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Michelangelo (25)by Gilles Neret
Synopses & Reviews
Michelangelo between earthly passions and fear of God
During the Renaissance, several great homosexual artists—from Leonardo da Vinci and Botticelli to Michelangelo and Raphael—transformed the history of art, striving for ever closer imitation of nature while shaping it to their tastes. In their art ambiguous beings were born, half man, half woman; female breasts were planted on male busts and a young man's gaze peeped out beneath the eyelids of a Madonna.
From his earliest youth Michelangelo transformed personal torment into exquisite creativity—attempting to reconcile the apparently conflicting forces that inhabited him: his earthly passions and his fear of God. Hence the peerless monuments to beauty, celestial and infernal alike, that Michelangelo raised to the glory of God. His predecessors aspired to Heaven through faith alone; Michelangelo sought absolution through the contemplative exaltation of beauty—even on the ceiling of a papal chapel: the Sistine. This exposed him to a chorus of derision from prudish critics, who accused him of exhibiting paganism in a place of religion, and who clothed his immodest Titans in painted "breeches".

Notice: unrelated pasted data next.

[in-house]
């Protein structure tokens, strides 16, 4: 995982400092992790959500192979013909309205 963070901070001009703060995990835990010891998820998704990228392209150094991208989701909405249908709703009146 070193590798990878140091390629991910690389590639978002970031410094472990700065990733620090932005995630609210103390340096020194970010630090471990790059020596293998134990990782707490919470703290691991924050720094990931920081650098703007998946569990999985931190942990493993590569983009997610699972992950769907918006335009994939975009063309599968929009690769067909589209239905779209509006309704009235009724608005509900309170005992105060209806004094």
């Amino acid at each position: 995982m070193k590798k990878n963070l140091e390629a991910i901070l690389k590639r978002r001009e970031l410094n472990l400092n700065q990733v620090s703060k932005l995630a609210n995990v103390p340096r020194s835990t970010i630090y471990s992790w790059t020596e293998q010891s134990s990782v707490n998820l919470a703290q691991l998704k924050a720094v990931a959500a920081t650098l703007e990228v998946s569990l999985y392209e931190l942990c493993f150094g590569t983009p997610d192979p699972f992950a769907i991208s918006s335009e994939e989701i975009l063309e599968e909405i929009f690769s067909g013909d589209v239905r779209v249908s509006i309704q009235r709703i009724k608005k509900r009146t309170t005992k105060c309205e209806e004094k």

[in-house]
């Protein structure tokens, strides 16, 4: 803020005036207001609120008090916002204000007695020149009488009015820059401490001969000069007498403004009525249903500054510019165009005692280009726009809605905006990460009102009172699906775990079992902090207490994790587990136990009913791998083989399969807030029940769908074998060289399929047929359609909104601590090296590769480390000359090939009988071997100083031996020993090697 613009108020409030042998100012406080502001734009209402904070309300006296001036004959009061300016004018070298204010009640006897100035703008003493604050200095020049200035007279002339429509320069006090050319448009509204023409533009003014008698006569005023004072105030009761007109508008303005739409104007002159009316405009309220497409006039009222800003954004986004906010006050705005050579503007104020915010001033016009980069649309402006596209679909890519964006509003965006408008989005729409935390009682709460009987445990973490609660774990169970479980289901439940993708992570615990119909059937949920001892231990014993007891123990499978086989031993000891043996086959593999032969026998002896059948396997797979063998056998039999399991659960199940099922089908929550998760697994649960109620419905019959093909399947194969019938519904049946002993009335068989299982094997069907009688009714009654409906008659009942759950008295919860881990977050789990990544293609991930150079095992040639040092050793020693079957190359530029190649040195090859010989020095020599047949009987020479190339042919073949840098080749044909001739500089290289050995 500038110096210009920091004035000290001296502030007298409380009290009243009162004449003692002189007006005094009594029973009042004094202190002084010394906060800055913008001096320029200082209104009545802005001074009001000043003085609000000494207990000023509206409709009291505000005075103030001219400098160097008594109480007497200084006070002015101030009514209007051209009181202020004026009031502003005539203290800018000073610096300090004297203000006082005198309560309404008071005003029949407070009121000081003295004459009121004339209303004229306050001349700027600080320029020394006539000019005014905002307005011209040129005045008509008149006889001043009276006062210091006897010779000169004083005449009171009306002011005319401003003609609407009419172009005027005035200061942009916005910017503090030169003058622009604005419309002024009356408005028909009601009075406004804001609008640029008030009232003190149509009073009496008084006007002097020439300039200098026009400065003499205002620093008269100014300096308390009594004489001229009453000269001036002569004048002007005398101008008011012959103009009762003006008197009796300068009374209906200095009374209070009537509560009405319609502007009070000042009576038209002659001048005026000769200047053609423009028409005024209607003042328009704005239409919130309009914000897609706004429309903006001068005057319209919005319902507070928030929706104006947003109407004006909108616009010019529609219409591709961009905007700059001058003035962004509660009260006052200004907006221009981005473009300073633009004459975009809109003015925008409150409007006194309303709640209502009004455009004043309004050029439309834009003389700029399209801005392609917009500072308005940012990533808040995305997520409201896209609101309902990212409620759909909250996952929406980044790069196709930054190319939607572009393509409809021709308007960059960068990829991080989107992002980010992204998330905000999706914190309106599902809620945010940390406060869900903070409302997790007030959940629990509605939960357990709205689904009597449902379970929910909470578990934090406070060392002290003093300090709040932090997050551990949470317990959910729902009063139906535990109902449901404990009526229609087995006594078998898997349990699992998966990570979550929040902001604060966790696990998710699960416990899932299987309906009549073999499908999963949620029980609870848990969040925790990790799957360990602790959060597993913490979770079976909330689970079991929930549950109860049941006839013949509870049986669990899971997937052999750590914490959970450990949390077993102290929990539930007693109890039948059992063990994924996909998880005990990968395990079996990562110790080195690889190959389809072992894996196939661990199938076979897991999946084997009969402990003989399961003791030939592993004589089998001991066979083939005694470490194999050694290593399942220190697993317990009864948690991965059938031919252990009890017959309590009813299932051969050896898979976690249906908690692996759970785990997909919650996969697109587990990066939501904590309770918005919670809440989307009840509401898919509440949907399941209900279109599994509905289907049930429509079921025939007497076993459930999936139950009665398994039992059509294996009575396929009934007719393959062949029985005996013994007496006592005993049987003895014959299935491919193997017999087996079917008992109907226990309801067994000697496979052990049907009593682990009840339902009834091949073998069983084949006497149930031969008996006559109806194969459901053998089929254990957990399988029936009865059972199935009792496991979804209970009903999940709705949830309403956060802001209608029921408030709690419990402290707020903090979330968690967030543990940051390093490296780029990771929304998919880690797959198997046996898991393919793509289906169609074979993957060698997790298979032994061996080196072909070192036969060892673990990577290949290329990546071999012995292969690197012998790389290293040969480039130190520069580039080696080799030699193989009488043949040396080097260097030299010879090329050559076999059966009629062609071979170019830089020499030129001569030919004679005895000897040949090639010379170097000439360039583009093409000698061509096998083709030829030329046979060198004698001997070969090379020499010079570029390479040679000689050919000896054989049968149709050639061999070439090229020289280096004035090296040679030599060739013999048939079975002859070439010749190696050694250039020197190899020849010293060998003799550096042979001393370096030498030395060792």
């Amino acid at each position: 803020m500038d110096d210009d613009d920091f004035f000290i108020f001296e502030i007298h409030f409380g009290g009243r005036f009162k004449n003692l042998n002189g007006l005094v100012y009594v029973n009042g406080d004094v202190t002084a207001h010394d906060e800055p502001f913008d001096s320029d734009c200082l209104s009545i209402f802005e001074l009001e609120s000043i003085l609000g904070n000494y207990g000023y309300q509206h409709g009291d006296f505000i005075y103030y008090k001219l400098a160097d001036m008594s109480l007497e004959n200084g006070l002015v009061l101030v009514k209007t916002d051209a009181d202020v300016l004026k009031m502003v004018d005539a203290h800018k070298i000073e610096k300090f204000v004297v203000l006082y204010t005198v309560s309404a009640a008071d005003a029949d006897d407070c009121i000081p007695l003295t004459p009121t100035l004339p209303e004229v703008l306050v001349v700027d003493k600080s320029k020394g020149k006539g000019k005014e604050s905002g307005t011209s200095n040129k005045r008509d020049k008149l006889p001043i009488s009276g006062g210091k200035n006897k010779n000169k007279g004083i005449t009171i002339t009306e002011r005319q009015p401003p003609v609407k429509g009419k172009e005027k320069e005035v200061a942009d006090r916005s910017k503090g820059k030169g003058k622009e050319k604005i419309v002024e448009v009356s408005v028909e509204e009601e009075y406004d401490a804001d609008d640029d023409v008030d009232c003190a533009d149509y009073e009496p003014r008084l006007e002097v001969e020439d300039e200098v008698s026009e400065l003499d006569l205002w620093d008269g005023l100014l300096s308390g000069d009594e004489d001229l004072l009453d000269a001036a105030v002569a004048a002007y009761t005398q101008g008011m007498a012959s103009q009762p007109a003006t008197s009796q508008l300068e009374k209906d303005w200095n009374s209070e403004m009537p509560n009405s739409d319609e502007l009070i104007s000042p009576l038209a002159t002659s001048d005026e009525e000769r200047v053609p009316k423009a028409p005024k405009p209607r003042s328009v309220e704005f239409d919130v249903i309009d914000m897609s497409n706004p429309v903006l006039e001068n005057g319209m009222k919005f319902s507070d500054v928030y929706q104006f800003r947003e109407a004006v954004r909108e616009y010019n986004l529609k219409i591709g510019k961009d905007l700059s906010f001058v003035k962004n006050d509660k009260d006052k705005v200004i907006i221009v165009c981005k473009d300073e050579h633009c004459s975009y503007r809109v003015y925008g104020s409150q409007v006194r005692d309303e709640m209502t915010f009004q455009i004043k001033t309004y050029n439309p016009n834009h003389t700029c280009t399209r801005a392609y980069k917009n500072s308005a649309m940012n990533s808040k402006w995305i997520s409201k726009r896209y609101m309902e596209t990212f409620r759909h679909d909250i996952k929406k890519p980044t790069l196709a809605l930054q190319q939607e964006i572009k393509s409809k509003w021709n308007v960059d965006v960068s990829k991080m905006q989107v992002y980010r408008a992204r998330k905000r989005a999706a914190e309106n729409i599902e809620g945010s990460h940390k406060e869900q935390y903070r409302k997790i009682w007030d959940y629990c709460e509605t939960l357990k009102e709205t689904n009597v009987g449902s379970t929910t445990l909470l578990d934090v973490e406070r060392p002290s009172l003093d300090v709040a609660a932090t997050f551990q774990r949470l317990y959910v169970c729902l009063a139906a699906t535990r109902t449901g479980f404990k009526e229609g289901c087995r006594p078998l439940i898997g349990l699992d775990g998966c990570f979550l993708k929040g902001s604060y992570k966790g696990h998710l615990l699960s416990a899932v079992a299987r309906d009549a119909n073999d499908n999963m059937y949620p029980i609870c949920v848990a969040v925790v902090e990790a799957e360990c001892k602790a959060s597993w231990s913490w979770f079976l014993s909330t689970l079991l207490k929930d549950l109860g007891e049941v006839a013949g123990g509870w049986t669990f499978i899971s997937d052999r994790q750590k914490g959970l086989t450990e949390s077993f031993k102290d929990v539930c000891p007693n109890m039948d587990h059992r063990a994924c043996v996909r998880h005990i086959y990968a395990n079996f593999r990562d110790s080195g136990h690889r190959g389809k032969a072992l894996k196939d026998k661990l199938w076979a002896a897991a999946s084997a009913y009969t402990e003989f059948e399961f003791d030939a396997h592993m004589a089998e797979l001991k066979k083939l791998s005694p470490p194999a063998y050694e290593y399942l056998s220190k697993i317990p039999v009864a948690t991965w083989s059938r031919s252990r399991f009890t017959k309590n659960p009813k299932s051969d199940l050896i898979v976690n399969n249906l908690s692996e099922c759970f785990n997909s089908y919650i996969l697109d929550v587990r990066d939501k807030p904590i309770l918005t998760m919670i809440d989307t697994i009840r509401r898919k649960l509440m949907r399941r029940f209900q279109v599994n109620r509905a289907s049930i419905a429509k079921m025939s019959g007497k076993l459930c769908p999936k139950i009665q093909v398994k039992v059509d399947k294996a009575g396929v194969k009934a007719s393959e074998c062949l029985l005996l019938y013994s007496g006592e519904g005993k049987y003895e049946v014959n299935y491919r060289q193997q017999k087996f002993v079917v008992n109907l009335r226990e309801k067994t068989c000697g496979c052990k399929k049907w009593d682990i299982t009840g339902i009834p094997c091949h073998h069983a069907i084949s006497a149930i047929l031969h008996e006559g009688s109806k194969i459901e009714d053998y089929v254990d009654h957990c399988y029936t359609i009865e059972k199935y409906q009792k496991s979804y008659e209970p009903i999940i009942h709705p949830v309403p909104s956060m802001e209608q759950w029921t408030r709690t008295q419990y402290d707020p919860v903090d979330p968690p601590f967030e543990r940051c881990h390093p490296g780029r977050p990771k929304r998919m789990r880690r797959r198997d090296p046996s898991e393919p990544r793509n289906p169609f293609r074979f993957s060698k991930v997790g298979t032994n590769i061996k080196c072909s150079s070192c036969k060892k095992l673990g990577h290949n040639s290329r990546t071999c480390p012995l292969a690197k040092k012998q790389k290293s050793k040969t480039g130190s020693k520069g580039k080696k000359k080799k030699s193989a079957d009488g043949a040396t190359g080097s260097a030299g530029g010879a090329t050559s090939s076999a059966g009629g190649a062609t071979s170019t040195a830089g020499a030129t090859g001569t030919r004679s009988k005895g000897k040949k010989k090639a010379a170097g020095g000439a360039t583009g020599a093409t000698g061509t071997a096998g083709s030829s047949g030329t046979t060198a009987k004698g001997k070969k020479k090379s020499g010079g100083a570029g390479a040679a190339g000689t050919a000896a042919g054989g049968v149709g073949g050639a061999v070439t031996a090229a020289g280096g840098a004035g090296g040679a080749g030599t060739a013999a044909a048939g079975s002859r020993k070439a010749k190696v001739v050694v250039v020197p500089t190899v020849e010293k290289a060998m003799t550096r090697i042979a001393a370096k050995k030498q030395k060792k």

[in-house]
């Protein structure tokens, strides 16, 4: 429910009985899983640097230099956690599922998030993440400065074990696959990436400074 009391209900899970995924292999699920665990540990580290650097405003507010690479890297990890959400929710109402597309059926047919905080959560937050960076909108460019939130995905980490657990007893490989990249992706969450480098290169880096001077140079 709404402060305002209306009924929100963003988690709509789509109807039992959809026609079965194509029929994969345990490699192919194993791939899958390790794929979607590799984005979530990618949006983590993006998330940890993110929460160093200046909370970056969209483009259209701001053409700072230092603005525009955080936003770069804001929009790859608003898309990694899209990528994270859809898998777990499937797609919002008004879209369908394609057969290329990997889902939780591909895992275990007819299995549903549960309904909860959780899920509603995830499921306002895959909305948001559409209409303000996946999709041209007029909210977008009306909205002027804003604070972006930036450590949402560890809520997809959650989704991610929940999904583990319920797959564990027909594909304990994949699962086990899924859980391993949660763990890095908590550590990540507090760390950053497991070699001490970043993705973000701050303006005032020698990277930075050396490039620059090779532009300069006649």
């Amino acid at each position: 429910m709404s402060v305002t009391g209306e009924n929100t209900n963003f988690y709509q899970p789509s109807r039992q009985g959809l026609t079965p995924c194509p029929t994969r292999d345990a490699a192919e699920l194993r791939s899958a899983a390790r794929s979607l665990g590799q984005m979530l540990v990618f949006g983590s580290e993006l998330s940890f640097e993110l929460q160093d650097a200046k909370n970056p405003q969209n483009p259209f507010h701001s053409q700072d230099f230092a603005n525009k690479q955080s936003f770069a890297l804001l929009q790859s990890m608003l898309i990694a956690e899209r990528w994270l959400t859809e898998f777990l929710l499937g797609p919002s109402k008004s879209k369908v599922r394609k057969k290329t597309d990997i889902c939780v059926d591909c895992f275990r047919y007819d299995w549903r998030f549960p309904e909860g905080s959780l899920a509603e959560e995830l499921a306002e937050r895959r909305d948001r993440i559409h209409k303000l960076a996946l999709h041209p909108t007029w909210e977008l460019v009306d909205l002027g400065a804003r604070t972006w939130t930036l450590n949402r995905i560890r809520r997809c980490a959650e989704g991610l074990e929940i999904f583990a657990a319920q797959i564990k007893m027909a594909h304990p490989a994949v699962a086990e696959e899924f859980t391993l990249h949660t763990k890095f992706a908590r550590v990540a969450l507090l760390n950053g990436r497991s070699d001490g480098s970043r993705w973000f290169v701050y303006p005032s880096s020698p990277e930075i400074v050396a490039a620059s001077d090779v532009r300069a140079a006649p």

It was Michelangelo's curse to remain a colossus outside and apart from his time. It is the birthright of the comet to inspire fear and awe in the spectator; but the spectacle of such glory can sear the tender eye.
From his earliest youth Michelangelo transformed personal torment into exquisite creativity--attempting to reconcile the apparently conflicting forces that inhabited him: his earthly passions and his fear of God.
About the Author
Gilles Néret (1933–2005) was an art historian, journalist, writer and museum correspondent. He organized several art retrospectives in Japan and founded the SEIBU museum and the Wildenstein Gallery in Tokyo. He directed art reviews such as L'Œil and Connaissance des Arts and received the Elie Faure Prize in 1981 for his publications. His TASCHEN titles include Salvador Dalí: The Paintings, Matisse, and Erotica Universalis.
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